Iraqi boy, far from home, gets a chance for a taller future
BANGKOK, Thailand, March 20 (UNHCR) - When little Melaad Saeed Habib asks when he will grow up, it's not just the impatience of a 10-year-old itching to be a teenager. He means it quite literally - Melaad has a hormone deficiency that has left him weighing just 18 kilogrammes and as short as his five-year-old brother.
In search of the medicine he needs to be able to grow normally, his mother took him on a daring trip last year from their home in Iraq to Thailand, where two of his aunts live as asylum seekers.
On Tuesday, the gamble paid off when Pfizer Global Pharmaceuticals donated a six-month supply of the growth hormone Genotropin to Melaad, who will need to continue the medication for five years.
"It's a miracle," said Melaad's sobbing aunt, Jacklen Yakeen Bahho, as Pfizer (Thailand) Ltd.'s Public Affairs Director Anutra Sinchaipanich handed over the medicine to UNHCR on behalf of the family.
"Thank God, thank God, thank God," echoed his other aunt, Maisoon Yakeen Bahho, also in tears. "When you have no hope and then there's a tiny bit of hope, you feel very good." Melaad just smiled shyly at being the centre of attention in Pfizer's Bangkok offices.
Melaad, who is under the temporary protection of UNHCR, received a scholarship to an international school in Bangkok, where he takes special English lessons and studies regular third grade subjects. "My friends are the same height as me," he said, "but a different age. They are [two years] younger than me."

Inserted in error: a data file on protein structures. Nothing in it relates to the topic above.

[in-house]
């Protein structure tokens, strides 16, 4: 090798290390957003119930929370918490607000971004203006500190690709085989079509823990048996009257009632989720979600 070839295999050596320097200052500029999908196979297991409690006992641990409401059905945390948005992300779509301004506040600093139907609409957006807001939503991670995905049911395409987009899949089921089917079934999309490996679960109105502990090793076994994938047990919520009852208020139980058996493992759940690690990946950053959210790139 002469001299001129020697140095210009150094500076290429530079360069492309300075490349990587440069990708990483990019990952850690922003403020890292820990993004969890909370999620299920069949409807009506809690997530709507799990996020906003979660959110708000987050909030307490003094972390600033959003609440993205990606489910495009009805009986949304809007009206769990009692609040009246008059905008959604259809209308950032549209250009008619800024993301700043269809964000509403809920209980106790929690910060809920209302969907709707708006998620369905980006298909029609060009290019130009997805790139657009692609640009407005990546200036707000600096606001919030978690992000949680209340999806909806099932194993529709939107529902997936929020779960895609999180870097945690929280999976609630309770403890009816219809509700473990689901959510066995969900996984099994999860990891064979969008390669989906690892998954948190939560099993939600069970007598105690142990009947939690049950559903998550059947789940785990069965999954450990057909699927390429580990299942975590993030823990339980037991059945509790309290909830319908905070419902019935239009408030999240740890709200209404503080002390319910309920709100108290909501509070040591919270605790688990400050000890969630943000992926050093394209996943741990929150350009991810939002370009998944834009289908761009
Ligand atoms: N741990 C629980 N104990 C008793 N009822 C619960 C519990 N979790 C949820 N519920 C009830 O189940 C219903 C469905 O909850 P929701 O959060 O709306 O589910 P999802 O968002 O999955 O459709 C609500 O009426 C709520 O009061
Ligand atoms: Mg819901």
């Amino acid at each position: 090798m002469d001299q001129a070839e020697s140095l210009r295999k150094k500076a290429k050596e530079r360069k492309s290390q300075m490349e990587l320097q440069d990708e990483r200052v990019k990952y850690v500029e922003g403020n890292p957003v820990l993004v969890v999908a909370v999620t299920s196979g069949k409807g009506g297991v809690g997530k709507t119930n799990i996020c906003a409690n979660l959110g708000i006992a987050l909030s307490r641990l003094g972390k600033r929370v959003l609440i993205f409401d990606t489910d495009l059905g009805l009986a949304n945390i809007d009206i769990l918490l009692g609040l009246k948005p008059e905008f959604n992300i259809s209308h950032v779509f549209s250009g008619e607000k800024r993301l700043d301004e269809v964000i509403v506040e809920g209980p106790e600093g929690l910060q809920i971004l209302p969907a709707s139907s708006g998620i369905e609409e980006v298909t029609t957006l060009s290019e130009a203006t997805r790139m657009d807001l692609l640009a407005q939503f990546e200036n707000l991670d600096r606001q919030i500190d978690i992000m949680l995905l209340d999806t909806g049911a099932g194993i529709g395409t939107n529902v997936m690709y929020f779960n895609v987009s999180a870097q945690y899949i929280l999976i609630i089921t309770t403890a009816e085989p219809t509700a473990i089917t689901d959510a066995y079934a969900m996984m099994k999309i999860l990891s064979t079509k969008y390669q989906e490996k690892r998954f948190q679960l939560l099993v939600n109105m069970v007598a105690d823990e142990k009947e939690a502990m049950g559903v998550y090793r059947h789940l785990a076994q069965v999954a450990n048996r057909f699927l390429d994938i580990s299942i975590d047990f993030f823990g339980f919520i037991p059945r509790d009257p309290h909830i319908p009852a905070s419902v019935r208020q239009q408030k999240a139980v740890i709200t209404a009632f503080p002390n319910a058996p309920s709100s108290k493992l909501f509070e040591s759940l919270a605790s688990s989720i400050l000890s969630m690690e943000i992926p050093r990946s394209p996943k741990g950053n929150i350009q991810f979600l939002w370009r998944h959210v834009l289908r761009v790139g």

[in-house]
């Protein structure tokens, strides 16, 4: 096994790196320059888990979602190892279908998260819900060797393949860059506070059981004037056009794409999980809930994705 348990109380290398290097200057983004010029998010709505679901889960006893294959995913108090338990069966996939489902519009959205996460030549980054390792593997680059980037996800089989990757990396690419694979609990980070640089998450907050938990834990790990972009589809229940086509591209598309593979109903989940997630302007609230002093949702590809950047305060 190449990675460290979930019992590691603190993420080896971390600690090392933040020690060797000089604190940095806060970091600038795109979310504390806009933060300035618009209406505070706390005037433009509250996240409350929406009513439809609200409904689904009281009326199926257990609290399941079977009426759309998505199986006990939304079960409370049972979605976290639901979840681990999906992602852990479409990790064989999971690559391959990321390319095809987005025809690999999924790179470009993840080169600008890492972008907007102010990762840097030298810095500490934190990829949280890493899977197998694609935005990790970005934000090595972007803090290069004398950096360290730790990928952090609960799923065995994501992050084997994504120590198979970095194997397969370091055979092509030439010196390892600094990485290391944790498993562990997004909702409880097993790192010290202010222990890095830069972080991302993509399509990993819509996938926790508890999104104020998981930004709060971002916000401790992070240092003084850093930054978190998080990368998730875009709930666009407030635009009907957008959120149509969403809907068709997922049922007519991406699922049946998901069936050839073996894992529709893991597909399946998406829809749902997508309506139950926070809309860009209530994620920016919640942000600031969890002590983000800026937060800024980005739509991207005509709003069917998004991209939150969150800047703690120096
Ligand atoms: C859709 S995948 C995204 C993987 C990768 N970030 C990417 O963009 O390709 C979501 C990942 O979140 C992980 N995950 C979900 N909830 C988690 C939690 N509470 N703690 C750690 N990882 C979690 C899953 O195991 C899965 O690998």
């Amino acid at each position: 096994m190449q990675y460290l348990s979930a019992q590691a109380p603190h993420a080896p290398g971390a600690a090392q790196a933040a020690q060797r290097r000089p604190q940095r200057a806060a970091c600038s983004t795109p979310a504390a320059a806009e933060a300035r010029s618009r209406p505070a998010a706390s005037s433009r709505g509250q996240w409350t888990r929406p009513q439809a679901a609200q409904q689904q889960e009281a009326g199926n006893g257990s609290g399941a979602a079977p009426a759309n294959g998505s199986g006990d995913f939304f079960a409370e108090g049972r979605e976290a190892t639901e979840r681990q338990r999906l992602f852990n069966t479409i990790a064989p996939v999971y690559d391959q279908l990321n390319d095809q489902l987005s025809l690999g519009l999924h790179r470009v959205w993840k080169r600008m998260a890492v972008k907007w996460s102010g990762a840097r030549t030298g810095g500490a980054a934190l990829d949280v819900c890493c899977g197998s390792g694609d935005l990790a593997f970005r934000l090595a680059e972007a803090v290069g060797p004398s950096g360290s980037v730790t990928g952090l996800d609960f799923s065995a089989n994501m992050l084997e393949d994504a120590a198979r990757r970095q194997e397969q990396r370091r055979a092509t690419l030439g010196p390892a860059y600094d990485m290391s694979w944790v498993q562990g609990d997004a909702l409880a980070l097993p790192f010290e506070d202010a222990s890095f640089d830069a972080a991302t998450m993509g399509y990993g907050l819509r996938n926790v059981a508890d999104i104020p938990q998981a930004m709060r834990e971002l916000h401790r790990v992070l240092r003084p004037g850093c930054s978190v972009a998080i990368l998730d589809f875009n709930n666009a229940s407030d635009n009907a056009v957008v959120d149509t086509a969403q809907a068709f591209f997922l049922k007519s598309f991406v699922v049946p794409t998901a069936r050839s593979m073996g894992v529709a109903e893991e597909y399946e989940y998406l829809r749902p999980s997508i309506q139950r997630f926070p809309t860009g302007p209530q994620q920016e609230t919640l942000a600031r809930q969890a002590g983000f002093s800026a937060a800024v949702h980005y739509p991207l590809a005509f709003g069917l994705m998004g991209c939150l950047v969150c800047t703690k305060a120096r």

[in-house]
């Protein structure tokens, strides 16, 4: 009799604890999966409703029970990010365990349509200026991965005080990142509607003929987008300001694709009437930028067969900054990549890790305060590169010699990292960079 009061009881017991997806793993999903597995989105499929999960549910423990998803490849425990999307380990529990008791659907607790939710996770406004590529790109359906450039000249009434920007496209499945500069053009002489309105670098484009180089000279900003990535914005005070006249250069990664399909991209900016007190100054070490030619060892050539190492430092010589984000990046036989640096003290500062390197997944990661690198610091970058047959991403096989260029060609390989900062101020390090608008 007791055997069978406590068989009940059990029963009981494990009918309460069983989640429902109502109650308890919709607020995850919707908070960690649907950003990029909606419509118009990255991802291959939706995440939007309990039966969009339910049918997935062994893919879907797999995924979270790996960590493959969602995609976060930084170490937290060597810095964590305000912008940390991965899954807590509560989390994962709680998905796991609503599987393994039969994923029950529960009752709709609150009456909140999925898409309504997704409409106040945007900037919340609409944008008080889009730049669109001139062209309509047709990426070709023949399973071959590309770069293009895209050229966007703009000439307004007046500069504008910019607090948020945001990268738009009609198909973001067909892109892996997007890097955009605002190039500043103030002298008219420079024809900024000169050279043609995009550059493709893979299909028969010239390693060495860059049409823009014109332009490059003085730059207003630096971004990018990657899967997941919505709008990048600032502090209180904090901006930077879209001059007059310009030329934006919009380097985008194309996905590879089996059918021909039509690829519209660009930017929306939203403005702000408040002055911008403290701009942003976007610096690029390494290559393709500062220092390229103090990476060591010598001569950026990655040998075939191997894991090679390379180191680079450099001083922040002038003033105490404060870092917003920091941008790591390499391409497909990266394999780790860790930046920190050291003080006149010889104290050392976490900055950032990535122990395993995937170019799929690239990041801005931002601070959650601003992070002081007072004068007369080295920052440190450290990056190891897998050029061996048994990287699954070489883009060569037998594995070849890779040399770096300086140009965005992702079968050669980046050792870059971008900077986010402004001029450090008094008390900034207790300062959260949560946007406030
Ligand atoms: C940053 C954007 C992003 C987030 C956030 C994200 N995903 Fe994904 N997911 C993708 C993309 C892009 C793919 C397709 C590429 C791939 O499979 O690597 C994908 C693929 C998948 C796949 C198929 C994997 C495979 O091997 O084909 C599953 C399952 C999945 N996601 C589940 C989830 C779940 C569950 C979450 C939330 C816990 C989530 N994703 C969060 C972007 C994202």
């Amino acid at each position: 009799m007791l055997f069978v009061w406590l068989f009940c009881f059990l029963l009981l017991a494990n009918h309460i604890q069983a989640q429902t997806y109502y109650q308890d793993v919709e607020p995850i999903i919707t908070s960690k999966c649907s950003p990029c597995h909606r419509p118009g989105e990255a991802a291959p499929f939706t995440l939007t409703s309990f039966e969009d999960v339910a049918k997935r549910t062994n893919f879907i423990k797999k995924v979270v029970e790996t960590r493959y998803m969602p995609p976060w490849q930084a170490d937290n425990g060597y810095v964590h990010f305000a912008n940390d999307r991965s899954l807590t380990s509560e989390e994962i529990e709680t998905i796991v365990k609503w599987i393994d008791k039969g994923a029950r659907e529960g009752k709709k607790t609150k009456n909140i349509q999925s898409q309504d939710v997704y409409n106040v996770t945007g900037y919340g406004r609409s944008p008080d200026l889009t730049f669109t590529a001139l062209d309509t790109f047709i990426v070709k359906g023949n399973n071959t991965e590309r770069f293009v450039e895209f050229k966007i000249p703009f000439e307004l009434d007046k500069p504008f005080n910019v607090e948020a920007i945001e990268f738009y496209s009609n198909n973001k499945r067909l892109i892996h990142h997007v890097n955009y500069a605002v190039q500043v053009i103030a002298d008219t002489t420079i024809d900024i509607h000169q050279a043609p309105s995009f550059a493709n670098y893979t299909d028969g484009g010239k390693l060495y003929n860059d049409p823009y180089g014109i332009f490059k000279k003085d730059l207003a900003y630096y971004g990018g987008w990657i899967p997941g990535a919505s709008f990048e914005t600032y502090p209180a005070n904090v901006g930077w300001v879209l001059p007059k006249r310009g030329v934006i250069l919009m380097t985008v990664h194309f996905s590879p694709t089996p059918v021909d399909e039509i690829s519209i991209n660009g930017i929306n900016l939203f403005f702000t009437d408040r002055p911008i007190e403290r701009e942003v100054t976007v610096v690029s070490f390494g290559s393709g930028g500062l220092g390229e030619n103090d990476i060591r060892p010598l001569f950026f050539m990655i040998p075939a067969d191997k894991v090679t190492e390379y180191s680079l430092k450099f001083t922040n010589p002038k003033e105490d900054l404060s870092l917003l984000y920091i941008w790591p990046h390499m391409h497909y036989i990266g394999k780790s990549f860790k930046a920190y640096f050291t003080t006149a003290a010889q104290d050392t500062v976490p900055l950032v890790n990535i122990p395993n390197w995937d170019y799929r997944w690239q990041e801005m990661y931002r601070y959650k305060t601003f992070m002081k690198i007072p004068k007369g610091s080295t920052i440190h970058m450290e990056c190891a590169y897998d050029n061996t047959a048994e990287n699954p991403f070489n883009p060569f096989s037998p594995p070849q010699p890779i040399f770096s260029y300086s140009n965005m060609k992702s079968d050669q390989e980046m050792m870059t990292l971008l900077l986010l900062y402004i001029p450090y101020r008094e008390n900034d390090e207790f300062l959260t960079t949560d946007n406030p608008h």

Though Melaad is beginning to speak English, his Aunt Maisoon does most of the talking for him, telling of the cruelty he suffered at the hands of his much bigger contemporaries in Iraq.
For several years, Melaad's parents, Iraqi Christians from the Assyrian minority, had been concerned that he was not growing properly, but they could not get a scientific diagnosis of his problem in Iraq. Having heard of Thailand's growing reputation for excellent medical care, they arranged an invitation to the country from Bumrungrad International Hospital.
Braving many obstacles for a woman travelling without a male chaperone, and speaking neither Arabic nor English, Melaad's mother, Aflen, made it to Bangkok last July. But she was able to stay only two weeks because her husband is disabled and her youngest son had been hit by a car and was in a coma.
"It was a terrible choice for her," said Maisoon, "to go back and suffer with her children or stay here and wait for the UN." In other words, to hope she would be granted refugee status, an uncertain and time-consuming process.
"She said, 'I can't sleep at night, I always hear my kids [Melaad's two brothers] crying,'" Maisoon related, adding that Aflen was thrown in prison for three days without food or water on her return to Iraq.
That left Melaad alone in Bangkok with Aflen's sisters, his aunts, who quickly found that the long-sought-after medicine was beyond their means. Enter Jennifer Westfall, a public health nurse and consultant to several refugee organisations, who took up their case and persuaded Pfizer to help.
Although they clearly dote on Melaad, Maisoon and Jacklen admit they can't replace his parents. "He's always asking, 'When will I grow, when will I see my family?'," Maisoon said.
For now, at least, the first part of the question is answered. Doctors say his height should increase by one centimetre a month for the next year, and a bit less in the years after that if he continues treatment.
By Kitty McKinsey in Bangkok, Thailand